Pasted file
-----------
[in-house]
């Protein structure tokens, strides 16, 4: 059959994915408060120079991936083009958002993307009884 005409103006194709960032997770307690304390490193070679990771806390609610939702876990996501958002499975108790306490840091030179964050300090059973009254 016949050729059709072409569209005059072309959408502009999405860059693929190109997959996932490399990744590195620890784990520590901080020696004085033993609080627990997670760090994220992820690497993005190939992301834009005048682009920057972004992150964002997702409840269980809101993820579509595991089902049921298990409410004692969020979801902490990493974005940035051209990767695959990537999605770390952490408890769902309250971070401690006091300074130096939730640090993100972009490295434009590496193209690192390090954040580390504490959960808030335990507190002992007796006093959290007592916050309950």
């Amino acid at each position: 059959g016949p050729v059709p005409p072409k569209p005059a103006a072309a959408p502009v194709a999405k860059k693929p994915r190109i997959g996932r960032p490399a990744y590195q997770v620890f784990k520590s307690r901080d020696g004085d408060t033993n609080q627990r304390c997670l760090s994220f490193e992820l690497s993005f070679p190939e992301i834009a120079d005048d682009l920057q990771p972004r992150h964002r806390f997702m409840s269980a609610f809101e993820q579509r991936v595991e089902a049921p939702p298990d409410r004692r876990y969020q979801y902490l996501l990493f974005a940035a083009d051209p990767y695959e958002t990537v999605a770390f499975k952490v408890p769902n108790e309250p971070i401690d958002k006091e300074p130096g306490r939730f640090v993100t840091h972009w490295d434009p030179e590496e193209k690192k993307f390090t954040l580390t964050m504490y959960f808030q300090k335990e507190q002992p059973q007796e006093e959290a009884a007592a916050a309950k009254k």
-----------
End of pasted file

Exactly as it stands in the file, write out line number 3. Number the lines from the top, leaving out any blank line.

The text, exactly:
């Amino acid at each position: 059959g016949p050729v059709p005409p072409k569209p005059a103006a072309a959408p502009v194709a999405k860059k693929p994915r190109i997959g996932r960032p490399a990744y590195q997770v620890f784990k520590s307690r901080d020696g004085d408060t033993n609080q627990r304390c997670l760090s994220f490193e992820l690497s993005f070679p190939e992301i834009a120079d005048d682009l920057q990771p972004r992150h964002r806390f997702m409840s269980a609610f809101e993820q579509r991936v595991e089902a049921p939702p298990d409410r004692r876990y969020q979801y902490l996501l990493f974005a940035a083009d051209p990767y695959e958002t990537v999605a770390f499975k952490v408890p769902n108790e309250p971070i401690d958002k006091e300074p130096g306490r939730f640090v993100t840091h972009w490295d434009p030179e590496e193209k690192k993307f390090t954040l580390t964050m504490y959960f808030q300090k335990e507190q002992p059973q007796e006093e959290a009884a007592a916050a309950k009254k």